Sapphire Unbound: The Radical Imagination of bell hooks

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By Sikivu Hutchinson

Excerpt From an An Injustice Magazine

Extending her global classroom to us, hooks made radical space possible for all the transgressive Black girls who are reading, writing, speaking and blowing up the margins

WLP alumni Imani Moses at #Standing4BlackGirls L.A. 2021 rally against rape culture and sexual violence (photo credit: BlueGreen)

“It is time for Sapphire to testify on her own behalf, in writing, complete with footnotes.” Regina Austin, “Sapphire Bound,” 1989.

Driving L.A.’s cesspit 405 freeway one afternoon in the late eighties, a voice on the radio punched out at me like a bolt from the blue. It was high-pitched and commanding, testifying to “dirty laundry” truths on sexism, victim-shaming, and Black patriarchy that Black women weren’t “supposed” to speak in public. It was a voice that calmly gave no quarter, straight up, with the lilt of a schoolroom griot.

Discovering bell hooks’ work and voice in the twilight of the terrorist Reagan-Bush regime was a revelation. She trafficked in irreverent, daring, give no fucks language that was alternately tender and nurturing, swaggering and pugilistic. Her devotion to writing as radical resistance rocked my then twentysomething self, scribbling half-aborted stories in grubby journals; always insecure about their worth, always weathering rejection after rejection by white (and, sometimes, Black) gatekeepers, always pissing deep into the void of self-doubt and debt.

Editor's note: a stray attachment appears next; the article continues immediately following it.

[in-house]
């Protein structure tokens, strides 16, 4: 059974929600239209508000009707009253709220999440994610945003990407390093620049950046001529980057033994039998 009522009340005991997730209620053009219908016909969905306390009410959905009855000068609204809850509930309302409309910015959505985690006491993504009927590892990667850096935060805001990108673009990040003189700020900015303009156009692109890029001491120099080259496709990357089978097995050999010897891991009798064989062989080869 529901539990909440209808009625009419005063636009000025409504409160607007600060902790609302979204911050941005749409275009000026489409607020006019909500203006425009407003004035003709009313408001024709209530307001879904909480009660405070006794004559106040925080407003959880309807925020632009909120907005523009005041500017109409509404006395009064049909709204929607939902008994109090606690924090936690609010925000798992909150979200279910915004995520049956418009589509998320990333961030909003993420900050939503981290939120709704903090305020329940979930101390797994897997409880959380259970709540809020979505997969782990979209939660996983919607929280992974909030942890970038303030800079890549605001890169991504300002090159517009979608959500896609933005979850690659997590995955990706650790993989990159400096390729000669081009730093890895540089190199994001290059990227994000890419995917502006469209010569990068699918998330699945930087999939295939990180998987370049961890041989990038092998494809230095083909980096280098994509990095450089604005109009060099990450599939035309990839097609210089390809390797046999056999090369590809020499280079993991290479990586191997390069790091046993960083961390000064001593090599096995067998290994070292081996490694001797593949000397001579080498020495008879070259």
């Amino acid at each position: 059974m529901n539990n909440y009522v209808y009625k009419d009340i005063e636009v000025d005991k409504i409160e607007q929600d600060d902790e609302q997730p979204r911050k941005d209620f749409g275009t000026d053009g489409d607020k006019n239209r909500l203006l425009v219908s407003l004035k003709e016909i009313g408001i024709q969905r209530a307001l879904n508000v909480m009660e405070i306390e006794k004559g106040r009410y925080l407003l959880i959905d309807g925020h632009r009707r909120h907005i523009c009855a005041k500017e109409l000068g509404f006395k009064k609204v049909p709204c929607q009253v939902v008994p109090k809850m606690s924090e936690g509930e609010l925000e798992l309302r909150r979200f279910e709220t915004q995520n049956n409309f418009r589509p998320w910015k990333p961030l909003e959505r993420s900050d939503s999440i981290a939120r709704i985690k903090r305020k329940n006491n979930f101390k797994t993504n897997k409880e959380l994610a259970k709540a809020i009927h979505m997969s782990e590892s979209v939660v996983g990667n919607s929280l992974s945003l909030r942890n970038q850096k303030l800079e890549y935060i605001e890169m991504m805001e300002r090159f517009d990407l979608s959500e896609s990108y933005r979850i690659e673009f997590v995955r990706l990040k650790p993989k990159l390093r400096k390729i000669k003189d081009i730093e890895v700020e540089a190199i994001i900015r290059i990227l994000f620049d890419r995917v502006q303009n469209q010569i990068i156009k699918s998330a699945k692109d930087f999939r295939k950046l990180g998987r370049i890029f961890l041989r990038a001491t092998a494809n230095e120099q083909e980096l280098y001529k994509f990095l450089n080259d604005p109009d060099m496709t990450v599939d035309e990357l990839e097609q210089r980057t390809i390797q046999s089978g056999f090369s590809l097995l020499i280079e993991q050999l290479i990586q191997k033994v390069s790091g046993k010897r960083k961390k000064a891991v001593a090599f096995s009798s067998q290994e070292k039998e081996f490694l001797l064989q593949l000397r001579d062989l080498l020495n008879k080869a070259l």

hooks’ dogged championing of Black women’s writerly self-determination in the midst of caregiving and self-sacrifice was one of many unapologetically Black feminist middle fingers she gave to respectability politics. The first pages of her 1989 book Talking Back: Thinking Feminist, Thinking Black explore her ambivalence about being raised in a working class Southern Black family where her voracious literary interests, skepticism, and poker in the eye questioning were a source of pride and tension. Coming to voice, she reflects on how young Black girls were not recognized as rightful heirs to Black charismatic oral traditions dominated by men. As a child growing up in rural Kentucky, she reveled in women’s talk, for, it was in “this world of loud talk, angry words, women with tongues quick and sharp…touching our world with their words, that I made speech my birthright — and the right to voice, to authorship, a privilege I would not be denied. It was in that world and because of it that I came to dream of writing.” In these highly gendered spaces of Black verbal performance, “punishments for (certain) acts of speech seemed endless. They were intended to silence me — the child — and more particularly, the girl child. Had I been a boy, they might have encouraged me to speak believing that I might be called to preach…Madness, not just physical abuse, was the punishment for too much talk if you were female.”

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